Electronic medical records have introduced an additional level of complexity to the patient-provider encounter and medical scribes may offer a solution. We examined how a medical scribe system could support an academic urology clinic. To assess the financial feasibility of this model, we analyzed the additional costs associated with adding medical scribes and we discuss the potential benefits of this system.


We measured total patient wait and interaction times with staff, and estimated the additional staff required to maintain an increased patient load if medical scribes were introduced. We then calculated the average revenue per patient during the most recent 9 months of data to estimate the minimum increase in the number of patient visits needed to offset the additional staffing needs.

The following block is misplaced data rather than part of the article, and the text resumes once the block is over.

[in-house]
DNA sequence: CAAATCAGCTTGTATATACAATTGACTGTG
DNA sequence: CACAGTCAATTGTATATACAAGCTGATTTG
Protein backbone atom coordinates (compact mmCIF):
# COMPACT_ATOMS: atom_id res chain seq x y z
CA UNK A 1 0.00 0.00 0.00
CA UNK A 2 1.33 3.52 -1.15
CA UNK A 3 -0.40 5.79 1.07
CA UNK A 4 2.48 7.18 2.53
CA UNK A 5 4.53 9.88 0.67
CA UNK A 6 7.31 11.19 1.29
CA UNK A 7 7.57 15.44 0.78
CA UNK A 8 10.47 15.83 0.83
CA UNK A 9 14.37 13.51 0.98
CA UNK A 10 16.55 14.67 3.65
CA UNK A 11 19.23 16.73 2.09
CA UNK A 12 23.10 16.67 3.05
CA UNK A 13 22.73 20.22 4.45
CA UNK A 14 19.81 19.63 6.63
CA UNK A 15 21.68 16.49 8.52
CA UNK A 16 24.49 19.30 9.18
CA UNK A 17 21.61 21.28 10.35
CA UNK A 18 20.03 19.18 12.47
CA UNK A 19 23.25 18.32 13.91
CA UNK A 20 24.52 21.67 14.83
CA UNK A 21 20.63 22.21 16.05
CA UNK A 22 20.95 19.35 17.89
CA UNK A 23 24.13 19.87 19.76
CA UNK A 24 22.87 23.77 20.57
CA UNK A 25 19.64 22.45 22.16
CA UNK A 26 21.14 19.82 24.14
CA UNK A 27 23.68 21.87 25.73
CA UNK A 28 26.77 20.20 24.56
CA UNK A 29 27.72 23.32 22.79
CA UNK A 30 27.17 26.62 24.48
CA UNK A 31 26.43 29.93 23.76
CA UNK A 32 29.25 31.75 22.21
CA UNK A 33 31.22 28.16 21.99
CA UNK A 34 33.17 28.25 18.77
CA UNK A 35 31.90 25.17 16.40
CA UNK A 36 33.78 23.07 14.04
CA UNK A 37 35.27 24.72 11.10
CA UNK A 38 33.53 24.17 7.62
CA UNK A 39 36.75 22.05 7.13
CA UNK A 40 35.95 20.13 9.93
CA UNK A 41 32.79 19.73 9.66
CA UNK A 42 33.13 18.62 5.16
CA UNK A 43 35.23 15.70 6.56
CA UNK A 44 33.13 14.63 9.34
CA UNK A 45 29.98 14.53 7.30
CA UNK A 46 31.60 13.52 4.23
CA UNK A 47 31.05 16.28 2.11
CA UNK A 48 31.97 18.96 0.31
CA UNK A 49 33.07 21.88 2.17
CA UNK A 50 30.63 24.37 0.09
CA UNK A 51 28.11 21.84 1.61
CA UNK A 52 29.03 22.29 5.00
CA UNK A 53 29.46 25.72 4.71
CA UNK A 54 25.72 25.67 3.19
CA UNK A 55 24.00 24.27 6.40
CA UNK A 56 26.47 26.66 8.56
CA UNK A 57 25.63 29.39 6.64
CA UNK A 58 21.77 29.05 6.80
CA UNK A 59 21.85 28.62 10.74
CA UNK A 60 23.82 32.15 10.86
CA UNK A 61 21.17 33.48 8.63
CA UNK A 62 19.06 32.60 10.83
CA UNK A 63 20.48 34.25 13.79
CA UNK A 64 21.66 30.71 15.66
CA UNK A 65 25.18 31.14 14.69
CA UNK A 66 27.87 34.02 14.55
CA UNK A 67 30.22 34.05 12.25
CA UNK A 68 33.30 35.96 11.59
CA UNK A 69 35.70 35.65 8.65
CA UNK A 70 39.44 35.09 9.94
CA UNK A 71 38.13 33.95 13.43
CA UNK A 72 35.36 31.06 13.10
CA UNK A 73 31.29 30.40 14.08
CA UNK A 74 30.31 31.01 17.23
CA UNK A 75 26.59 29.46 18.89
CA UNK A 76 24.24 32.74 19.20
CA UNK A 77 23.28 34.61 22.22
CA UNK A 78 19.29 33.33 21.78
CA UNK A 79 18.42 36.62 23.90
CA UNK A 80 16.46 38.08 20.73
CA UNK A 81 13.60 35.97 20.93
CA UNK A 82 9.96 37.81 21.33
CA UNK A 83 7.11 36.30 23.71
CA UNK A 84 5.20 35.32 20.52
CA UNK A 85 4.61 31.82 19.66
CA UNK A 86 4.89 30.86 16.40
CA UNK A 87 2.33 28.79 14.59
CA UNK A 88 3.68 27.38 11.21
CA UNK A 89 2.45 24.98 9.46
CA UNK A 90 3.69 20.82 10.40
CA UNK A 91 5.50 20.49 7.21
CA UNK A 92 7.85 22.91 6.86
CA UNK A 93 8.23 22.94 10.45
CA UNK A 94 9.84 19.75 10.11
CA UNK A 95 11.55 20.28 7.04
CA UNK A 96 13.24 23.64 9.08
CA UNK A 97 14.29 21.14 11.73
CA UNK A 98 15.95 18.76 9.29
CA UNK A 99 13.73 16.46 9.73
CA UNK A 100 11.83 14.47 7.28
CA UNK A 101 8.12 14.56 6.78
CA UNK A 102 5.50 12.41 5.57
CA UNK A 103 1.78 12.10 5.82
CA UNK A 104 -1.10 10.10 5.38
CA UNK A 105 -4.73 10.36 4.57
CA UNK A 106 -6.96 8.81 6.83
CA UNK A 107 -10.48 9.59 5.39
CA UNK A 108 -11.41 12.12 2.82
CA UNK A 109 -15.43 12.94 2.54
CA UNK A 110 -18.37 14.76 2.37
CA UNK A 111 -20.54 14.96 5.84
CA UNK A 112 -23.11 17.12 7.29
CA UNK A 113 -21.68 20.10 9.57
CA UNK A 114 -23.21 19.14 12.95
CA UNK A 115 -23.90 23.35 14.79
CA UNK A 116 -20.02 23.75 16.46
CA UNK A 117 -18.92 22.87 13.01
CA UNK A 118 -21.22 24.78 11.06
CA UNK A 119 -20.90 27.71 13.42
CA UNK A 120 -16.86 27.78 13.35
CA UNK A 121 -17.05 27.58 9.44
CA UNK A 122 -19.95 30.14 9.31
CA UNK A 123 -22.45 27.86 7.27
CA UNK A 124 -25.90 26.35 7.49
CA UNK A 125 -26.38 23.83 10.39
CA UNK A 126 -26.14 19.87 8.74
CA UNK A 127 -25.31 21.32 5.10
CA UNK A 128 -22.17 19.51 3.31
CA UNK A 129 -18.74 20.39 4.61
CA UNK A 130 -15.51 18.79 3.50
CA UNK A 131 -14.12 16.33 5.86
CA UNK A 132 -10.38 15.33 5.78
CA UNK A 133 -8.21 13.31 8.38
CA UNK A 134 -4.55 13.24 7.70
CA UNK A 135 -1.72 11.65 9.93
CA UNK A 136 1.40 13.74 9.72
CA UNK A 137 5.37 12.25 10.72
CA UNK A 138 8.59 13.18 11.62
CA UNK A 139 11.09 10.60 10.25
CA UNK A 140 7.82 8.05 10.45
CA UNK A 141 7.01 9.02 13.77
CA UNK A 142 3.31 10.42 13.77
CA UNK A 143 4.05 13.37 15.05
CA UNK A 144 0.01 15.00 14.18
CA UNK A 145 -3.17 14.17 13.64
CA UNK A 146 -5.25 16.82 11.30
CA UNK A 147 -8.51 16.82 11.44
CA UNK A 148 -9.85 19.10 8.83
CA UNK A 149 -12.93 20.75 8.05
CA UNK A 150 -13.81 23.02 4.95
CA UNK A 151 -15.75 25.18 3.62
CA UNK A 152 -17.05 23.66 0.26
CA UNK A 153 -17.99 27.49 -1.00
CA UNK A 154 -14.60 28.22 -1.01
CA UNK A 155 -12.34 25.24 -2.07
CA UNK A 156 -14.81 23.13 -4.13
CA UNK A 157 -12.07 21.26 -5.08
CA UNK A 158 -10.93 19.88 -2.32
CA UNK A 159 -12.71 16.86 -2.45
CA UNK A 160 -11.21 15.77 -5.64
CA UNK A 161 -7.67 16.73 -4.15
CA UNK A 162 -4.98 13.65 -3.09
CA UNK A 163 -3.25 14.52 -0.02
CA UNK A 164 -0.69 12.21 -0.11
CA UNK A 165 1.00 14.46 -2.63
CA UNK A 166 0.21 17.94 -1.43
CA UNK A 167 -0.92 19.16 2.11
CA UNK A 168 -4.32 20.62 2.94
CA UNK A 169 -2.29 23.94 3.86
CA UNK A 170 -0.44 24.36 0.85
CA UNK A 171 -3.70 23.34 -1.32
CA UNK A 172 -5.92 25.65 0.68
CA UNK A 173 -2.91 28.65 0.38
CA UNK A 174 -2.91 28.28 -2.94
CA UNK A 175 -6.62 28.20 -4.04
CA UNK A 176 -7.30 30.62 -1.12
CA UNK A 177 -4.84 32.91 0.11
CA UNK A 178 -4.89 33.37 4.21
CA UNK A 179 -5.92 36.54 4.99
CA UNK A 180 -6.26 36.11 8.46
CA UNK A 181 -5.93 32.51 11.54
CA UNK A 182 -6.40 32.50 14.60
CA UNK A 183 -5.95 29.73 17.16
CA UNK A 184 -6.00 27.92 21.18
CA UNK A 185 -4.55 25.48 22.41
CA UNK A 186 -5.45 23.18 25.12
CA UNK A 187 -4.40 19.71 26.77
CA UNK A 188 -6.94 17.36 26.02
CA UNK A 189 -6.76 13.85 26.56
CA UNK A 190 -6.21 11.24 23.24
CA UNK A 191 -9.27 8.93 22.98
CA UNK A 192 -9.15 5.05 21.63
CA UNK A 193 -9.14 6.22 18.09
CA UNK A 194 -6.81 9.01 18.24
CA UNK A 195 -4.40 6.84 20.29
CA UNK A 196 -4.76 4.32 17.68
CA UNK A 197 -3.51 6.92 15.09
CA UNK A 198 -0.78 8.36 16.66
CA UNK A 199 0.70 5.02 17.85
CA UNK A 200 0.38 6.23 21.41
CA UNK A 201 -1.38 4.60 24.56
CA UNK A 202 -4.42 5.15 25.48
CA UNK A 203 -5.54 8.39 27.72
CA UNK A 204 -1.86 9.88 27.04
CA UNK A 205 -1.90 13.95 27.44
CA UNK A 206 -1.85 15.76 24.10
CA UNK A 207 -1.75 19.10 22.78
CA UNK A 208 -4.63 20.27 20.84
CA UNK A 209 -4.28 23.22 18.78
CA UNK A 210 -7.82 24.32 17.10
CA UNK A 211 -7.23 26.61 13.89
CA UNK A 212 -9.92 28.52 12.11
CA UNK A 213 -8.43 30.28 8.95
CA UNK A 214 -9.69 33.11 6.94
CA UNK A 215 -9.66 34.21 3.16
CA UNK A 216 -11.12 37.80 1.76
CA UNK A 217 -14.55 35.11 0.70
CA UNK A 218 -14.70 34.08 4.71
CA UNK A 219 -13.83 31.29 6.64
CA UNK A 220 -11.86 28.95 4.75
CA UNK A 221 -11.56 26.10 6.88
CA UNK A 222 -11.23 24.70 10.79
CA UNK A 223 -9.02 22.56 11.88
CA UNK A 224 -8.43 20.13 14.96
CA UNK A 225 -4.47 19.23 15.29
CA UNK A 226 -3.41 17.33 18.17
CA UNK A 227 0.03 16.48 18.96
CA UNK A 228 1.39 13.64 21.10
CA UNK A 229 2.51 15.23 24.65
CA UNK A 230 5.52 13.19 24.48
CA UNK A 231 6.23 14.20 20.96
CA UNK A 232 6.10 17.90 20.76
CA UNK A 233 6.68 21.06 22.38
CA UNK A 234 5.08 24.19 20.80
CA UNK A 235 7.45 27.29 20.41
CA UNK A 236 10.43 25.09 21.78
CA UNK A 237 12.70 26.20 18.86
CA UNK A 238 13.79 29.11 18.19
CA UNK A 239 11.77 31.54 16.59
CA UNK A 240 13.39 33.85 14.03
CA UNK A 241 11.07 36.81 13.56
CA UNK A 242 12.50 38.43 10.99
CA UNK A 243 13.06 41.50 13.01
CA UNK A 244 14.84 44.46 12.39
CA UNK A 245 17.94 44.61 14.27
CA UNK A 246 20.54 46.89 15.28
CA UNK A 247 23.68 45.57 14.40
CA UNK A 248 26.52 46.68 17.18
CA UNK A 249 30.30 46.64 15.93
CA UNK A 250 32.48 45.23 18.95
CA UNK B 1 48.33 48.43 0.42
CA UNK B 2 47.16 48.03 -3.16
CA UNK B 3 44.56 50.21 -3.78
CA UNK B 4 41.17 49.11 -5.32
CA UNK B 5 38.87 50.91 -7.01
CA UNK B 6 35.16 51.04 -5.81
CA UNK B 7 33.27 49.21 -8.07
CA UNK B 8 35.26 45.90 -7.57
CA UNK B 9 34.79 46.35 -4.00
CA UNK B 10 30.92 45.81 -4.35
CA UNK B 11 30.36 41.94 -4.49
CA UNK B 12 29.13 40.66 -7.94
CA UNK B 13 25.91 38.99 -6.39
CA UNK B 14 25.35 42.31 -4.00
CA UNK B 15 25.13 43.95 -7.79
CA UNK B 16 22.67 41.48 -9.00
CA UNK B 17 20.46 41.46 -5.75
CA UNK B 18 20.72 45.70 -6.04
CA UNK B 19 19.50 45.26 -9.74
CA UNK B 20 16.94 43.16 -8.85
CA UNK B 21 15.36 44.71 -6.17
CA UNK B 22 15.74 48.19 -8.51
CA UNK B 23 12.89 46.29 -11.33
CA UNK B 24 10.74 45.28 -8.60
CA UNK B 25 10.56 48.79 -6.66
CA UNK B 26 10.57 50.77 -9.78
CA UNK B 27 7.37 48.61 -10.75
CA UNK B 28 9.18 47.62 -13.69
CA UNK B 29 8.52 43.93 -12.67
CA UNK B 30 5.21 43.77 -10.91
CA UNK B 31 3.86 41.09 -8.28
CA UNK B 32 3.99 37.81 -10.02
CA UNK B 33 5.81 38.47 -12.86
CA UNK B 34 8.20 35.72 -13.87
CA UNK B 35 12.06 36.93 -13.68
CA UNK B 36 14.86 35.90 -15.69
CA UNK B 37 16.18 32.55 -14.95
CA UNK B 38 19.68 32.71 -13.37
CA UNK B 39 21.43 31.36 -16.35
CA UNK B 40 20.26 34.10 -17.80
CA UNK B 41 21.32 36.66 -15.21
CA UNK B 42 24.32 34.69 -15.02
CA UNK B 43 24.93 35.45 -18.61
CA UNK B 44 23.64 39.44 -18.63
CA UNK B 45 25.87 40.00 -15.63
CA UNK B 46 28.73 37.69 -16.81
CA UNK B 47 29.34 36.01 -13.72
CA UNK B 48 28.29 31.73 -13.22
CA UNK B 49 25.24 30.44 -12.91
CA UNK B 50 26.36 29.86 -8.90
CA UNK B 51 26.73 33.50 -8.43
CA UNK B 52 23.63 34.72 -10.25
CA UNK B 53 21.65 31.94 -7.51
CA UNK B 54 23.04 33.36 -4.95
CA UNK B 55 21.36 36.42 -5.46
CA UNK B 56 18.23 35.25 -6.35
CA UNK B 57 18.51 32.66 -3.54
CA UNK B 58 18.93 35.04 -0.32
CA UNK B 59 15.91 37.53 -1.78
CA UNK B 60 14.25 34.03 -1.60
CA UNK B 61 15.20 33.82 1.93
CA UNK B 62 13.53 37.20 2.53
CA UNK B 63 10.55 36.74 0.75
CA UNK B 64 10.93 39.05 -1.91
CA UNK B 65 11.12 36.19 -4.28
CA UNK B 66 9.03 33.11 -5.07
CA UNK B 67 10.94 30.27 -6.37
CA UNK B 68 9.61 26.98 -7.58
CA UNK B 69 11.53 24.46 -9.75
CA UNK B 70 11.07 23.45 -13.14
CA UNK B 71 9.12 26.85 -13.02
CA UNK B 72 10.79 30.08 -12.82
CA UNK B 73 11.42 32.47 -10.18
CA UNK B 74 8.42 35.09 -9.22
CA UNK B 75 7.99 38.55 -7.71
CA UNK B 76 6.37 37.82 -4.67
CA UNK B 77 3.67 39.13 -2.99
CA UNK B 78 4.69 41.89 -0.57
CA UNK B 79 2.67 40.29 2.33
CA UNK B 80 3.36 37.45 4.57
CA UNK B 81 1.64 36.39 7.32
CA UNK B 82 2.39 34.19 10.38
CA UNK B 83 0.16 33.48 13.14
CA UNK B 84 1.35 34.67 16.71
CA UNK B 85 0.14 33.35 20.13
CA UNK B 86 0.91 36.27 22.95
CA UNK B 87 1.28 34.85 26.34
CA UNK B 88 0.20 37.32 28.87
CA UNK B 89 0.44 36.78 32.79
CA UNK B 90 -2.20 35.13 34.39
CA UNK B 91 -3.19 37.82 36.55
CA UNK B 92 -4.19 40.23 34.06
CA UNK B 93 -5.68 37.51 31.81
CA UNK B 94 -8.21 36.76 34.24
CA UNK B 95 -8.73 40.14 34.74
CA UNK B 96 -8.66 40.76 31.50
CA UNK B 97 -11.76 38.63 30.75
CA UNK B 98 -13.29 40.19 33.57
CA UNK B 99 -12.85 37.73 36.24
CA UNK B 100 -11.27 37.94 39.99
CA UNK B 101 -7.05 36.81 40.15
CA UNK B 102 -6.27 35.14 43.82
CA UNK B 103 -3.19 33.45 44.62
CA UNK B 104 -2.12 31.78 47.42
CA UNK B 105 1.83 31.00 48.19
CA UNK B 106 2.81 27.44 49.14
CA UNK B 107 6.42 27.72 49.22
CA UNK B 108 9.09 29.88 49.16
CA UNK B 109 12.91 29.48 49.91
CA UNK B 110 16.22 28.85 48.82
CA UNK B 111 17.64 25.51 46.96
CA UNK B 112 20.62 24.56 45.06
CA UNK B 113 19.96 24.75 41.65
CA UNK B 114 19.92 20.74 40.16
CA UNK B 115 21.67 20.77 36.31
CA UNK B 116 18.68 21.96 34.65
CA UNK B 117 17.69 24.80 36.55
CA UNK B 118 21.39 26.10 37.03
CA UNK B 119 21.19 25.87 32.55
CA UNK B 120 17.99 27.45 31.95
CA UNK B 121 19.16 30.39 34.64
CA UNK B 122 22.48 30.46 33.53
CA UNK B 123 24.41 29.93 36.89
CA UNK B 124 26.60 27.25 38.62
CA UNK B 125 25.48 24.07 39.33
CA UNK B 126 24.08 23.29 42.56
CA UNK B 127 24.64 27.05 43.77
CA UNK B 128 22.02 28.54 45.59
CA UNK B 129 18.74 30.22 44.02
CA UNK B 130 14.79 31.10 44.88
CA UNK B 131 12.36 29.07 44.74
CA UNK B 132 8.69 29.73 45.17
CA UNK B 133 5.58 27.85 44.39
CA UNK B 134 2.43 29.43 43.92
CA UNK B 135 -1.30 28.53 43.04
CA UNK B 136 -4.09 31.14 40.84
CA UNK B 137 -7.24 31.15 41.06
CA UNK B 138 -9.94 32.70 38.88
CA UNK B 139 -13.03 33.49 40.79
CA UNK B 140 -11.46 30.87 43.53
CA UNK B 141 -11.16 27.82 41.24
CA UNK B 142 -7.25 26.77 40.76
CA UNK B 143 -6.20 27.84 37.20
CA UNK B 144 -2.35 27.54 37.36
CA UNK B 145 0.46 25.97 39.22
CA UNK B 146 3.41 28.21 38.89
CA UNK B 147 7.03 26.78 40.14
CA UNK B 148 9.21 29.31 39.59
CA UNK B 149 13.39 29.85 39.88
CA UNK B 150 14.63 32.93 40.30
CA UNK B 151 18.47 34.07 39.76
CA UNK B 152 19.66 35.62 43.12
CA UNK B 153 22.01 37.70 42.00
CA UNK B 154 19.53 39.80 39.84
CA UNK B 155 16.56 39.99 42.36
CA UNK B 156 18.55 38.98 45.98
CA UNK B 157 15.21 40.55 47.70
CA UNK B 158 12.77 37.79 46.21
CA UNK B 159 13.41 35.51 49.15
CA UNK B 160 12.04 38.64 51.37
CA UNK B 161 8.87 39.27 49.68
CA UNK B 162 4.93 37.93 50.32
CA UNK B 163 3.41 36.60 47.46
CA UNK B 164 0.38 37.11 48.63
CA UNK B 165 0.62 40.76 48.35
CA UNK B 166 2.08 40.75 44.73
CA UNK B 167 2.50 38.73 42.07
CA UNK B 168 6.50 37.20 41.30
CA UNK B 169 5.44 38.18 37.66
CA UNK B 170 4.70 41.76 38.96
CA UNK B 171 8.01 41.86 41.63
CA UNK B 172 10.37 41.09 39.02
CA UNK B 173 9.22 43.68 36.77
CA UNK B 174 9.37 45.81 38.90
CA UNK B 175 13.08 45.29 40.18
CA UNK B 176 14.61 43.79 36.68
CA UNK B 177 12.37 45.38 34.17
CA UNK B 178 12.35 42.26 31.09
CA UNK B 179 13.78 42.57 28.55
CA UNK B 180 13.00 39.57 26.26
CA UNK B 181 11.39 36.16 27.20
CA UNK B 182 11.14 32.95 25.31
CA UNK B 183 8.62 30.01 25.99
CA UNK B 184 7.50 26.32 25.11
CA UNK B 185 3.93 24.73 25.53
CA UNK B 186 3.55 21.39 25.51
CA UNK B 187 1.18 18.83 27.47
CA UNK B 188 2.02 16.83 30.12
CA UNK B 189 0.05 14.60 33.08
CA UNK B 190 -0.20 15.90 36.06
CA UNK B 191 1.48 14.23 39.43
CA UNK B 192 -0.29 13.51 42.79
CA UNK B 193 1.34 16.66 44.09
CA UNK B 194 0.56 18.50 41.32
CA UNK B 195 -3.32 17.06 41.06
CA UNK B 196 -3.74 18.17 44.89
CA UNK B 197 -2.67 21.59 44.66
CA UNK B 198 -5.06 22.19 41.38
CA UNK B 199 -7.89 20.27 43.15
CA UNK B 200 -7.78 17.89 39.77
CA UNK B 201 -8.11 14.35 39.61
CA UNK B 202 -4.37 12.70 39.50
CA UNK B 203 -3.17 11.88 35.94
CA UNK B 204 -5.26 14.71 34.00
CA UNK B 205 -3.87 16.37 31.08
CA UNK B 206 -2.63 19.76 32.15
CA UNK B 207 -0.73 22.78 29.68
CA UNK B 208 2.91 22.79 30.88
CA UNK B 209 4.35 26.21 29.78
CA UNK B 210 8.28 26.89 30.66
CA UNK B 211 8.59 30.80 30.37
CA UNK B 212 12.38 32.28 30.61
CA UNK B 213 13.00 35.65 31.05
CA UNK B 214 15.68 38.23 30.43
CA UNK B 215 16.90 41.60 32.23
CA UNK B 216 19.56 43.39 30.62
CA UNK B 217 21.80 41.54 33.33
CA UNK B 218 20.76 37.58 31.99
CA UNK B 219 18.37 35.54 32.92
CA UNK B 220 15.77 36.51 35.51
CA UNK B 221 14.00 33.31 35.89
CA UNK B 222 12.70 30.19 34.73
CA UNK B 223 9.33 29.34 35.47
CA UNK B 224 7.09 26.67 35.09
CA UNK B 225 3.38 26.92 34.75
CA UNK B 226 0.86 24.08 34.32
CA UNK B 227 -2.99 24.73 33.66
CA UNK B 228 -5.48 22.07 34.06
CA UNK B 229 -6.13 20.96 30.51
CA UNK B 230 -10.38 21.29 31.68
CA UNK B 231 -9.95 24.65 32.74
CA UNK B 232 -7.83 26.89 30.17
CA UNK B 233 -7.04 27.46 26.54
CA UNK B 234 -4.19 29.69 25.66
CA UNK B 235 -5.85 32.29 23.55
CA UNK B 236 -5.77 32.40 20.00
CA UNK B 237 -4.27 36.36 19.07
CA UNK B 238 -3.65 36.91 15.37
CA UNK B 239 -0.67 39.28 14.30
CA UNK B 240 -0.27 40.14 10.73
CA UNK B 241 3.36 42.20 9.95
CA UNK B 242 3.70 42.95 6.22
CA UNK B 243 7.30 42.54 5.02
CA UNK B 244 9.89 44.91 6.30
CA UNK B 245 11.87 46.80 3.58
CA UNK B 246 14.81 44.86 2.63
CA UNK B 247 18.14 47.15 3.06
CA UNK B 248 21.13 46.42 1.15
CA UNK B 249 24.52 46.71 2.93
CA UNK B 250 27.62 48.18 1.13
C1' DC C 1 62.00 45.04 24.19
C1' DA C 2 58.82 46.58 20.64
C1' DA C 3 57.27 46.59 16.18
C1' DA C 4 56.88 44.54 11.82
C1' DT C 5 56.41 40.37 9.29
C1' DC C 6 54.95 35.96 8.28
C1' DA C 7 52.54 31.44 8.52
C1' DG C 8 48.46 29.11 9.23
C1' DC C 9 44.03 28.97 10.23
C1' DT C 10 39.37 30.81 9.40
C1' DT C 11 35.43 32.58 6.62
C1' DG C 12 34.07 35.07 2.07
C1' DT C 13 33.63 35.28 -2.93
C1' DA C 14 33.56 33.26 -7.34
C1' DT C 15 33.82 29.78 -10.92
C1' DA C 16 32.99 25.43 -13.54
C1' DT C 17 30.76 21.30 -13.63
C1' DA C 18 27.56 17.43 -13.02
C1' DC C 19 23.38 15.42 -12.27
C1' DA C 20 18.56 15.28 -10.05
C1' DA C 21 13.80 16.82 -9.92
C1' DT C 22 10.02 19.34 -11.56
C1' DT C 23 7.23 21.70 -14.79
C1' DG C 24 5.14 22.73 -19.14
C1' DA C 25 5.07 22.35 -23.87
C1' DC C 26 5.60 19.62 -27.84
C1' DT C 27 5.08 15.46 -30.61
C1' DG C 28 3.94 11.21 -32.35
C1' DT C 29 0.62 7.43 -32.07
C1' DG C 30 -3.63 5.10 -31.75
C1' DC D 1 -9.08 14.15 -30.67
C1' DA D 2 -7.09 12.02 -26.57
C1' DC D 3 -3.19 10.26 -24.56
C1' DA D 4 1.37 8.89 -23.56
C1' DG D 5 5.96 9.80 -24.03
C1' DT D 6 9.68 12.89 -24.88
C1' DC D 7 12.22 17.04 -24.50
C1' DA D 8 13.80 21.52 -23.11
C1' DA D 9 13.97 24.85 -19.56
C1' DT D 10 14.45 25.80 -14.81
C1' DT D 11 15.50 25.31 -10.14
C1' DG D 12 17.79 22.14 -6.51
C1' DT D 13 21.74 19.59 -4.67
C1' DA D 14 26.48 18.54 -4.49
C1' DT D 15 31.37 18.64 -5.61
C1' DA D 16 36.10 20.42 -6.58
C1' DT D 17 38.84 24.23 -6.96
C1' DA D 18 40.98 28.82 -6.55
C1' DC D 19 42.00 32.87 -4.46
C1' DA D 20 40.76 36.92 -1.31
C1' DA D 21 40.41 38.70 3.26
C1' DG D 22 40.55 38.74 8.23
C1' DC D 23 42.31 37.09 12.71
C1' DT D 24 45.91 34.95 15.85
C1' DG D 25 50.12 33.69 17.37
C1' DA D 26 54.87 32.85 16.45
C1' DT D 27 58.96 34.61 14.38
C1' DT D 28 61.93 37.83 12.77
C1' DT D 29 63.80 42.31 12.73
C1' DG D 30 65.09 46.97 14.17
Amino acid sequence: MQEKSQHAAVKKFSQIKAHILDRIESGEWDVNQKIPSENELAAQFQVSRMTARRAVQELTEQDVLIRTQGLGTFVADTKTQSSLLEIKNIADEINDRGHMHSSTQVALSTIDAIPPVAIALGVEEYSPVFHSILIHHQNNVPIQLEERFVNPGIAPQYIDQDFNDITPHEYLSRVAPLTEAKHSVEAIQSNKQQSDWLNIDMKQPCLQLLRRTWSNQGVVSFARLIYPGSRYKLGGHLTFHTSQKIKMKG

Mean ± SD total wait time was 23 minutes 28 seconds ± 13 minutes 4 seconds. Average monthly expenses would increase by $17,452.50 for 6 additional staff members, including 1 nursing assistant, 1 patient service specialist, 1 nurse and 3 scribes. There was an average of 666 monthly office visits and average net revenue to the department was $107.78 per patient visit. The increase in the number of patient visits required to break even would be 162 additional patients per month, representing a 24.3% increase. Additional downstream revenue was considered.


A medical scribe system in the example of an academic urology clinic setting could increase patient flow and decrease the burden on medical providers by reducing computer charting. This model is only financially prudent if the increased expenses are offset by additional revenue from increased patient visits.


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